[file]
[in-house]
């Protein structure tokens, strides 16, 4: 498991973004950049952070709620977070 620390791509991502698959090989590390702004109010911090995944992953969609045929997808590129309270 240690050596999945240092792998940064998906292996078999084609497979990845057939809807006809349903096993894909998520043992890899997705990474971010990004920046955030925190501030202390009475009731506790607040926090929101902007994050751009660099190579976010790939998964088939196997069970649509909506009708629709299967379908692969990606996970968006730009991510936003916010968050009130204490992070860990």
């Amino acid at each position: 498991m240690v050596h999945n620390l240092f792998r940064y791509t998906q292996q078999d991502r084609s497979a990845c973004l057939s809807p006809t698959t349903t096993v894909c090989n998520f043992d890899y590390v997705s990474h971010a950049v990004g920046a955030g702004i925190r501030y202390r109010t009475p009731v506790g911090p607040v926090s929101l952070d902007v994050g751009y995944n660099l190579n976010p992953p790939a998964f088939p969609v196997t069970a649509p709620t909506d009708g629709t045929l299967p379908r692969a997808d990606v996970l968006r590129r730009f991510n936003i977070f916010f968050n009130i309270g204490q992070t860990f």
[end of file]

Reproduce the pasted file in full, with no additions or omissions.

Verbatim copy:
[in-house]
């Protein structure tokens, strides 16, 4: 498991973004950049952070709620977070 620390791509991502698959090989590390702004109010911090995944992953969609045929997808590129309270 240690050596999945240092792998940064998906292996078999084609497979990845057939809807006809349903096993894909998520043992890899997705990474971010990004920046955030925190501030202390009475009731506790607040926090929101902007994050751009660099190579976010790939998964088939196997069970649509909506009708629709299967379908692969990606996970968006730009991510936003916010968050009130204490992070860990």
């Amino acid at each position: 498991m240690v050596h999945n620390l240092f792998r940064y791509t998906q292996q078999d991502r084609s497979a990845c973004l057939s809807p006809t698959t349903t096993v894909c090989n998520f043992d890899y590390v997705s990474h971010a950049v990004g920046a955030g702004i925190r501030y202390r109010t009475p009731v506790g911090p607040v926090s929101l952070d902007v994050g751009y995944n660099l190579n976010p992953p790939a998964f088939p969609v196997t069970a649509p709620t909506d009708g629709t045929l299967p379908r692969a997808d990606v996970l968006r590129r730009f991510n936003i977070f916010f968050n009130i309270g204490q992070t860990f």